My sister is always telling me to try and make things before I go buy them. Sometimes her ideas fail, like the time we tried to make a laptop case for me out of cardboard, an old canvas tote, an orange mesh shirt (don't ask), and some needle and thread. We did not succeed (and I am still in need of a laptop case!). But in the case above, I'd say Uno's motto of "make before buying" really wins. Her stitchery sure beats any generic office art you'd buy at Staples. Thanks sister!

(P.S.: check out my computer screen in the second photo -- metablog!)

Monday, May 10, 2010


I've gotten into painting my nails again, something I'd almost completely stopped doing as of 2 years ago. But the other day I bought a cheap-y nail care kit from Target and started learning how to use all those little tools that they use at salons. I'm getting better at trimming my cuticles and shaping the tips. I like to do all of this while watching reruns of SATC and Arrested Development or listening to NPR.

Now to learn how to do the toes ...

Thursday, May 6, 2010

my brilliant fella

Most of the time I can't understand what Chris writes about, but I sort of understood this one! Granted it's a blog post so it's probably written for lay people, but I think this is just brilliant. Good job dude!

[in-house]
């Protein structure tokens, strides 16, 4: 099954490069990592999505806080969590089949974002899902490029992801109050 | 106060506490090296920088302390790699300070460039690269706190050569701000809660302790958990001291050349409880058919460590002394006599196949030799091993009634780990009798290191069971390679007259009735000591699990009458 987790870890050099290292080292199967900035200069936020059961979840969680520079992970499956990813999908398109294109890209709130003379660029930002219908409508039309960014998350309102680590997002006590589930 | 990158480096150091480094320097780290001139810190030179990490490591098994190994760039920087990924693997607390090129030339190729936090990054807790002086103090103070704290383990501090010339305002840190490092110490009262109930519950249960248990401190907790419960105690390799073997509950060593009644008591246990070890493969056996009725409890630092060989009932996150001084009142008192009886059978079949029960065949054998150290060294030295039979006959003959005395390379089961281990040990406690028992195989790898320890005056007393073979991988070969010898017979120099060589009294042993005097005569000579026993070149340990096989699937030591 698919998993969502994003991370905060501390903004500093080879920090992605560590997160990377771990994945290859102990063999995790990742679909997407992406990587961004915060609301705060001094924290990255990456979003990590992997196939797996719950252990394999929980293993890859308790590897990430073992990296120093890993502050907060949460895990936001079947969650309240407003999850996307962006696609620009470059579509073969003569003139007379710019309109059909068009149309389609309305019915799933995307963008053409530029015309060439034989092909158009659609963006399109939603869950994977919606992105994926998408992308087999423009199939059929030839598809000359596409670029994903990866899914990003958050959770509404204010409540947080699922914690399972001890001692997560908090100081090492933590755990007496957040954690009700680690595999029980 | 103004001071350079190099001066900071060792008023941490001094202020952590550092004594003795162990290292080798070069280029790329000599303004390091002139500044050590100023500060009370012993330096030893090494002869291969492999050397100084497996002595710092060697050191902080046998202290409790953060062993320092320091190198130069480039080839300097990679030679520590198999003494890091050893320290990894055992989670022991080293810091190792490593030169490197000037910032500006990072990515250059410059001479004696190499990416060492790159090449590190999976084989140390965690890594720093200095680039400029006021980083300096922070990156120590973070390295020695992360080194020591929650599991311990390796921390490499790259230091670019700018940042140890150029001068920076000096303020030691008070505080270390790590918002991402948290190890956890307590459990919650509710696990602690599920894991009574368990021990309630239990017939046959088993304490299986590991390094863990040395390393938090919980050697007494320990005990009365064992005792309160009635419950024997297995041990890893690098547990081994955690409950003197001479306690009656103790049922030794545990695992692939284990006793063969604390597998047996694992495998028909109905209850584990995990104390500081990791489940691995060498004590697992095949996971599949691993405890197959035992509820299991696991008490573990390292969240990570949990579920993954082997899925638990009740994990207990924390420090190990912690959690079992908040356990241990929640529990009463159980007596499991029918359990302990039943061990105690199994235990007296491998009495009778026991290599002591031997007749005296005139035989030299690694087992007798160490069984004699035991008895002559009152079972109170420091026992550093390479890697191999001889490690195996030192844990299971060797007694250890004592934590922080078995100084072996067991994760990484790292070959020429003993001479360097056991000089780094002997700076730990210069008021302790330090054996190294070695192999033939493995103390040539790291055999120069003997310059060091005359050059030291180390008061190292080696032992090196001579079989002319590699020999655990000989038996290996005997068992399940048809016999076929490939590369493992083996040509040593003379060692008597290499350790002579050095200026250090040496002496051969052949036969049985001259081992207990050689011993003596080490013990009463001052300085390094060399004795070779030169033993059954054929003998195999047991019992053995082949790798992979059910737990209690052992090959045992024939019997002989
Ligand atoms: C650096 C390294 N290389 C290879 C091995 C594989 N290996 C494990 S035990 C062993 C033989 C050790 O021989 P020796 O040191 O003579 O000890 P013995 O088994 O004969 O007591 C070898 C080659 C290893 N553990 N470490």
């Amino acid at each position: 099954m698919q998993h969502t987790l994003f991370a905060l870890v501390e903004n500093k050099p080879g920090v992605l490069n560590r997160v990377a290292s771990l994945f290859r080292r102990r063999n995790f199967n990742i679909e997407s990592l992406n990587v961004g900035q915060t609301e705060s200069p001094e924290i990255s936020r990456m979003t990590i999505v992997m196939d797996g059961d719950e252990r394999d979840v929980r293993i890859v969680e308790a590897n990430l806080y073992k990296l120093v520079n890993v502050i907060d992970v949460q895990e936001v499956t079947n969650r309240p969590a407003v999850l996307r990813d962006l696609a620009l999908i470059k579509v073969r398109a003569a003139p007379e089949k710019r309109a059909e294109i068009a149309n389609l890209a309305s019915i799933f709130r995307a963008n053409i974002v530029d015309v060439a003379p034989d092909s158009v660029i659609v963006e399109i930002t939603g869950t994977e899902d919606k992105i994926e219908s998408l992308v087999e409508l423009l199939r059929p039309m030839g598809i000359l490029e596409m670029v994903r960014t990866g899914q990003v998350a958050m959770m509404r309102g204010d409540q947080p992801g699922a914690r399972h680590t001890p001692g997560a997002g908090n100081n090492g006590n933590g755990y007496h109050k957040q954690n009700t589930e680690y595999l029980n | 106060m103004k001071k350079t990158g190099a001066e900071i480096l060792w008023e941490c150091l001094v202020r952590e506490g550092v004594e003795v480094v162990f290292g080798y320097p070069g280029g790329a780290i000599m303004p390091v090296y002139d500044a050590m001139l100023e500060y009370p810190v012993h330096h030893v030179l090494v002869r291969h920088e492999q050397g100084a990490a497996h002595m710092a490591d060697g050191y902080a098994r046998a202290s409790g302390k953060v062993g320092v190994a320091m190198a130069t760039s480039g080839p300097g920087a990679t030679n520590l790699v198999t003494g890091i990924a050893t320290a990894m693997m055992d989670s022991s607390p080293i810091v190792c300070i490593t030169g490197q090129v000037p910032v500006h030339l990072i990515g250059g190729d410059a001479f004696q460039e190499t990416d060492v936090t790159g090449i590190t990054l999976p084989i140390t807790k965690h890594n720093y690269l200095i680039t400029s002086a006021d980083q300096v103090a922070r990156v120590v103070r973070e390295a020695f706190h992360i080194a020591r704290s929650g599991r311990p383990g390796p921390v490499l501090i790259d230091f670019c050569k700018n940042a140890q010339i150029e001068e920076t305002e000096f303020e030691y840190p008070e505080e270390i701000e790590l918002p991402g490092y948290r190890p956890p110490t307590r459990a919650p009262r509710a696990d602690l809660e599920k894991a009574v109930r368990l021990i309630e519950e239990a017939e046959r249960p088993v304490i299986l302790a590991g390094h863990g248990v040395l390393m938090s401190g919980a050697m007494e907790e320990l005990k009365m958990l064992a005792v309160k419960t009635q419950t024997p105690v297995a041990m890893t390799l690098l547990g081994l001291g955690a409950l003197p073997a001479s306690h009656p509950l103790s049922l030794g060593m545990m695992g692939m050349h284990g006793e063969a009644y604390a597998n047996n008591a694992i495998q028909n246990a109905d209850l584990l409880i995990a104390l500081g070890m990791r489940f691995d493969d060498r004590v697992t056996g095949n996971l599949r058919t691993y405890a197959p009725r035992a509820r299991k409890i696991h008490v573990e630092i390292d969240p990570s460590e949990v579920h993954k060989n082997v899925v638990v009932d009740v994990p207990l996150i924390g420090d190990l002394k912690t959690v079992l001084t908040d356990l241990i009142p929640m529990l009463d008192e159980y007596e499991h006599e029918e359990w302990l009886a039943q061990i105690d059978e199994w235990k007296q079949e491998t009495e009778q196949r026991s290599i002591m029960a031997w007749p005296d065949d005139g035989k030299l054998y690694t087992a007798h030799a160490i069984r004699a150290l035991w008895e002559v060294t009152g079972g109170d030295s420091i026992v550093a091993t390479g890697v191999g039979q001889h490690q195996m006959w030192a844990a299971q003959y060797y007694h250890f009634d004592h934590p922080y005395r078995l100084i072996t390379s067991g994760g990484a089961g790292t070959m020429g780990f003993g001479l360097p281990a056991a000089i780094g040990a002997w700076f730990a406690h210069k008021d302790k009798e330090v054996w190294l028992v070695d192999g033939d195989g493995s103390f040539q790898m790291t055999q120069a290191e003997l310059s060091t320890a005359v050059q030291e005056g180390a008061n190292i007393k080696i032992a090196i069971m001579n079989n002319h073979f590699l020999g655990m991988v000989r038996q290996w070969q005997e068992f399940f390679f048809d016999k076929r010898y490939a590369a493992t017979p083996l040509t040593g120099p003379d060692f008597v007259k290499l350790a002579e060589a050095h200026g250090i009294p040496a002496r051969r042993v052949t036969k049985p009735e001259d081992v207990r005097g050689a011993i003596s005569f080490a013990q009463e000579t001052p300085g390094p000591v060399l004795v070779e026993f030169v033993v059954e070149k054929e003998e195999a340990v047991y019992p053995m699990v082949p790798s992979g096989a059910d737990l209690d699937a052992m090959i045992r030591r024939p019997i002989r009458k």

Wednesday, May 5, 2010

more philly bashing

Jon Stewart gets in on the Philly bashing. Awesome!

the darkness

When despair for the world grows in me … I come into the peace of wild things who do not tax their lives with forethought of grief. I come into the presence of still water. And I feel above me the day-blind stars waiting with their light. For a time I rest in the grace of the world, and am free.

Wendell Berry, from his poem "The Peace of Wild Things"

spring things

coral polish, light dress.

philly video

Like I said, Philly was really boring and weird, but I got some funny clips of us so here's a video I whipped up right quick. Nothing special, but I'm sure we'll look back on this fondly. If you make it to the end of the video, you get a little treat: CBR singing a fun arrangement of Que Sera, Sera (Whatever Will be, Will be).

Hope you enjoy!

hypnotic brass


ht: Chucky

Monday, May 3, 2010

the girl crush continues

This is my last CBR post, I promise. I consider this a perfect outfit.

Philly was a lot of fun, but also really weird. The people are strange and I don't understand them. We spent most of our time on South Street though, so that's probably why we were so weirded out the whole time. The show, however, was "brilliant!"--as one concert-goer yelled out in between songs. Catch her if she comes to your town.

I got some fun footage of Chris and me with my flipcam, so I will try and put together another montage video, a la Statue of Liberty from last summer.